10. Don’t dip into retirement accounts. If you take a withdrawal from your 403(B) or Traditional IRA before age 59 1/2, you will have to pay income tax on the withdrawal, plus a 10% penalty. You could lose as much as 35% to 50% to taxes and penalties, and that is just too costly. Plus, you are then sinking your future retirement and all the hard work that went into saving that money in the first place. Retirement accounts are creditor protected. Even if you were to face bankruptcy or foreclosure, you are not required to dip into your retirement accounts. Talk with an expert before ever taking a premature retirement distribution.
  11. Consider a Roth IRA. If you are struggling with prioritizing retirement accounts, building an emergency fund, and other needs, consider funding a Roth IRA. You can withdraw your contributions (but not any of the earnings), without tax or penalty, even if you are under age 59 1/2. For example, if you put in $5,000 to a Roth IRA, and it grows to $6,000, you can withdraw your original $5,000, tax and penalty-free. If you’re eligible for a Roth, it is a good tool to save for retirement, while still giving you the flexibility to use your money in case of an emergency.
  12. Health insurance. Take care of your annual physical, prescriptions, dental visits, eye exams, and any other health expenses while your insurance is in place. Budget for COBRA or look into an individual health plan, and make sure there is no gap in your being covered.

Hopefully, you will never find yourself locked out by your employer, but being prepared financially for such a situation should help you sleep better at night. Management knows that many musicians cannot afford to be without a paycheck for long and will use this threat at the bargaining table. I’ve been on a negotiating committee before and can tell you that things can get pretty ugly. The better prepared musicians are for the possibility of a strike or lockout, the stronger position you will have in negotiations to be taken seriously.

If you want to organize your finances and create a plan to accomplish your goals and address the risks you face, please give me a call or send me an email. I have a passion for the details of financial planning, but most of all, I love to help people. Thank you for reading! Best Regards, Scott

The Musician’s Guide to Mileage, Part 2

Are you missing out on driving expenses you could be deducting from your taxes? In Part 1 of this series, we differentiated between commuting and types of travel which are tax deductible for professional musicians. Now, in Part 2, we will consider which will maximize your tax deduction: using the IRS Standard Mileage Rate or the Actual Cost method.

The Standard Mileage Rate is used most often by musicians because of its ease and simplicity. Each year, the IRS sets a rate which is supposed to reflect the current costs of driving a car. For 2016, the rate is 54 cents per mile. Is this a good rate or a bad rate? There’s no way to know the answer to that question, because it will vary from situation to situation and person to person. For some people 54 cents will be more than their actual costs. For many others, however, 54 cents doesn’t even come close to covering the actual costs you have in operating your car for business purposes.

The IRS doesn’t care which method you use, as long as you can document your expenses. In fact, in Publication 463 “Travel, Entertainment, Gift, and Car Expenses”, the IRS shares this tip: “If you qualify to use both methods, you may want to figure your deduction both ways to see which gives you a larger deduction.” But very few musicians actually bother to do this. Most just use the Standard Rate, which could be less than your actual costs by thousands of dollars a year.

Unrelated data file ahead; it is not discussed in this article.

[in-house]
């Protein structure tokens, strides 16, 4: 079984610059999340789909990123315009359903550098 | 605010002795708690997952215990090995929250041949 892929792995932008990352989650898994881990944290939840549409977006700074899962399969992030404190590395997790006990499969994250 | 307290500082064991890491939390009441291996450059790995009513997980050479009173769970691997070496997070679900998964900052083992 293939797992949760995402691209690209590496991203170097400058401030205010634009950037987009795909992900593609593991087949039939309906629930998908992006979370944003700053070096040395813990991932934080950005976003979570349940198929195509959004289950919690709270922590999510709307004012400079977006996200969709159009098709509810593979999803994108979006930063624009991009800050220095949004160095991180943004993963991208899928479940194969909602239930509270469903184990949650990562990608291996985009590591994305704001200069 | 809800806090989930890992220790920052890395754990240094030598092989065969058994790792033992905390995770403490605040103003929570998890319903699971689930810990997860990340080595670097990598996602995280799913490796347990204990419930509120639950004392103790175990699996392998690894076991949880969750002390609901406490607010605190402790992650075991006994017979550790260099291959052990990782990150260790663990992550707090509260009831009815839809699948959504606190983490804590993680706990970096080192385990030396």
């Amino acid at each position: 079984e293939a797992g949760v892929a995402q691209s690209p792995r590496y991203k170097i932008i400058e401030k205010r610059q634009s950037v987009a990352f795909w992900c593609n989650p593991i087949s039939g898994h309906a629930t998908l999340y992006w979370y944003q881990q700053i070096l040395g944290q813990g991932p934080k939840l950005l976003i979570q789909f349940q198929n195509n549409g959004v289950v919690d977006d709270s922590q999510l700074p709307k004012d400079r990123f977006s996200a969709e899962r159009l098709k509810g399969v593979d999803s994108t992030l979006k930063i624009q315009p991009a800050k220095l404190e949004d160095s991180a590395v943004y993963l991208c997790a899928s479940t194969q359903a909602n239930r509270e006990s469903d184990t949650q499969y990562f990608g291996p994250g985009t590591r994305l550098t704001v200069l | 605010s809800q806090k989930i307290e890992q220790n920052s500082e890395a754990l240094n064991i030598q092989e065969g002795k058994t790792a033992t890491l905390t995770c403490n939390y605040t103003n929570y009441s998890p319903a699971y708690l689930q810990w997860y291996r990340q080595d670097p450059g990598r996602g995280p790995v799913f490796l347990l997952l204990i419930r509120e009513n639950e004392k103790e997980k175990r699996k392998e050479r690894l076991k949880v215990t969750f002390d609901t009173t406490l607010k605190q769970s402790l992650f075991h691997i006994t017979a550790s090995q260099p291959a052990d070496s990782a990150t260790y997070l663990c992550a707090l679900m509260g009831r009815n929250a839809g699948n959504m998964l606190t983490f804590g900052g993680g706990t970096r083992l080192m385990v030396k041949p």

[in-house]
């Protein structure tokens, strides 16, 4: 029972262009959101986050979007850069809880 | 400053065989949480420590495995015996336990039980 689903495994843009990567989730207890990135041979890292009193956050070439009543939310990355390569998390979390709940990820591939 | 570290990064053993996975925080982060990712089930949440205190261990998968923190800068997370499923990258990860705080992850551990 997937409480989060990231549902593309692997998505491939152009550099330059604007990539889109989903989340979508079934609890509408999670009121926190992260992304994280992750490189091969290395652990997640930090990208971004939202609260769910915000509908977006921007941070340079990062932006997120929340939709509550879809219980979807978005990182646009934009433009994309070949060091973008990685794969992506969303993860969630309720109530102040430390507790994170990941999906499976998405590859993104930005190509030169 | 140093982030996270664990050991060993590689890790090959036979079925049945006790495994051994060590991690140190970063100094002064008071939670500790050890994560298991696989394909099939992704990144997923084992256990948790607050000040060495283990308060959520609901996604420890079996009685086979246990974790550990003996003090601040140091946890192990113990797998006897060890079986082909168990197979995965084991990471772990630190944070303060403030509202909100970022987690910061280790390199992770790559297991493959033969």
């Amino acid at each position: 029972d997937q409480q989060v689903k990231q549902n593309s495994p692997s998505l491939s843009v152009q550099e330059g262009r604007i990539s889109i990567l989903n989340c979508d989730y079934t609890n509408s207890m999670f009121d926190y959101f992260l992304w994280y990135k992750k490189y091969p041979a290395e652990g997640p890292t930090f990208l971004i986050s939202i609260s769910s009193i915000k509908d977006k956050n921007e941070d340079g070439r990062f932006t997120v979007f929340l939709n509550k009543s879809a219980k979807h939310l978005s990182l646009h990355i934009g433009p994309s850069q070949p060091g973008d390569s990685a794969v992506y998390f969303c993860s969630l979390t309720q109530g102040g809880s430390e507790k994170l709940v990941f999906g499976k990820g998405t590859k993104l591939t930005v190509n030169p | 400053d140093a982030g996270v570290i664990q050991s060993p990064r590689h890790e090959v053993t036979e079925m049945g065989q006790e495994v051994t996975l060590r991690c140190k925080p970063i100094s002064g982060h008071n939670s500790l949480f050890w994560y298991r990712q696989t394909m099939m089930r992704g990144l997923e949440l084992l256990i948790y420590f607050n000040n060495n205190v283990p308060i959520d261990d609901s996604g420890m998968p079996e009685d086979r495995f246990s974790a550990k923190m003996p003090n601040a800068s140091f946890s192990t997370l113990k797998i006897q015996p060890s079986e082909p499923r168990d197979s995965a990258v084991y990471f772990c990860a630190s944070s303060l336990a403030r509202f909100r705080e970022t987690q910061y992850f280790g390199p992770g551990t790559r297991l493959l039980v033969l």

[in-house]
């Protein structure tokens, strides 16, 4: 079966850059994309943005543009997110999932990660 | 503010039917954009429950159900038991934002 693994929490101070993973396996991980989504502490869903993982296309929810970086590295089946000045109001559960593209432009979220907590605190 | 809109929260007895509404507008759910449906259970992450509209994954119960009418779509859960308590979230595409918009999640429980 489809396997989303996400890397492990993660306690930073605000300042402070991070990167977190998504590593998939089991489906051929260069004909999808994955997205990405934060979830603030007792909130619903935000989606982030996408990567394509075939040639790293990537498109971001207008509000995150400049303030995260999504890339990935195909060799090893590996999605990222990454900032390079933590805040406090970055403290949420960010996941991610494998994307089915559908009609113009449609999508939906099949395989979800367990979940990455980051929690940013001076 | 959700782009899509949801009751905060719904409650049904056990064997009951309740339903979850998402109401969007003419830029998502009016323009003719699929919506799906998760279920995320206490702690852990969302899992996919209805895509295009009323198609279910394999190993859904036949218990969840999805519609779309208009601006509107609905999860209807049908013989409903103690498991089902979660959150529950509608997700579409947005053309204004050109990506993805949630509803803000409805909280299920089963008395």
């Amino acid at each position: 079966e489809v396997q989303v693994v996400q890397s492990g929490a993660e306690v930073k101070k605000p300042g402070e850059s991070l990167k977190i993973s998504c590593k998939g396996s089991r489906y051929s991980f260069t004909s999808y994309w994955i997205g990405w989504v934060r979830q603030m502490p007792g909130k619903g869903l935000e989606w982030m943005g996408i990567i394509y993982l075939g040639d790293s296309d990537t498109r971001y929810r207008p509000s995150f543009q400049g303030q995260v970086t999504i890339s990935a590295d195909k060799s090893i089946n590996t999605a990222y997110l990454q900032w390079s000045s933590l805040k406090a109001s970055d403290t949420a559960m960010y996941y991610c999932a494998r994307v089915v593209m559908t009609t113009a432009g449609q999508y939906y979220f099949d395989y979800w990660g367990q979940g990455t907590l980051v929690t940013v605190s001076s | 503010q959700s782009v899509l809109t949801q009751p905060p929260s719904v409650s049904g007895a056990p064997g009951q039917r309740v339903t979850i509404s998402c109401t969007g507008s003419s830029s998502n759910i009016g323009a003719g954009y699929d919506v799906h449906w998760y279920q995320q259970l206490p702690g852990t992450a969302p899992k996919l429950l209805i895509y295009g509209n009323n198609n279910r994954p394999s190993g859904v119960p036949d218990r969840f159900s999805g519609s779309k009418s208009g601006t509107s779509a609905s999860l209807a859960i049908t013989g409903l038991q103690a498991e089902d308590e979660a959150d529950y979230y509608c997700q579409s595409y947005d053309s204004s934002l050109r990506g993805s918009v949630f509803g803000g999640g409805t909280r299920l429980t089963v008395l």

The Actual Cost method means that you can deduct all of your car expenses, including not only gasoline, but also depreciation (if owned), lease payments (if leased), registration fees, oil changes, tires, repairs, insurance, garage rent, tolls, and parking costs. If you use your car for both personal and business use, than you will calculate the percentage of business miles to your total miles driven that year. If 80% of your miles are for business, then 80% of these actual costs are tax deductible.

Gas is almost never your largest expense as a car owner. At 25 mpg, driving 10,000 miles a year costs only $900 at today’s price of $2.25 for gas. You probably pay more for insurance than gas. Your largest expense is almost always depreciation. A car generally loses at least 50% of its value in 5 years, but the IRS may allow you to depreciate your vehicle even faster than this. I think a lot of tax payers are scared away from using the Actual Cost method because of the complexity of depreciation.

There are a number of depreciation methods that the IRS uses, including Modified Accelerated Cost Recovery System (MACRS), straight-line, and section 179. It’s beyond the scope of this article to define these, but suffice it to say that a CPA will understand these, and frankly, so will most tax software, and guide you to the correct method.

Your actual costs might look something like this:

  1. Depreciation $3050
  2. Insurance $1622
  3. Gasoline $900
  4. Registration $73
  5. Oil Changes $97
  6. Repairs $388
  7. Tolls $526

Total Actual Costs: $6,656. If you drove 10,000 business miles, then you could choose between a $5,400 deduction using the Standard Mileage Rate, or a $6,656 deduction using your Actual Costs. In this case, using the standard rate would mean that you missed out on $1,256 in additional deductions that you could have claimed.

In general, if you have high fixed costs like depreciation or insurance, and average or low miles, you will probably be better off with actual cost. The same is true for years when you have expensive repairs. The Standard Mileage Rate may be higher when you drive a ton of miles, or if your fixed and operating costs are low.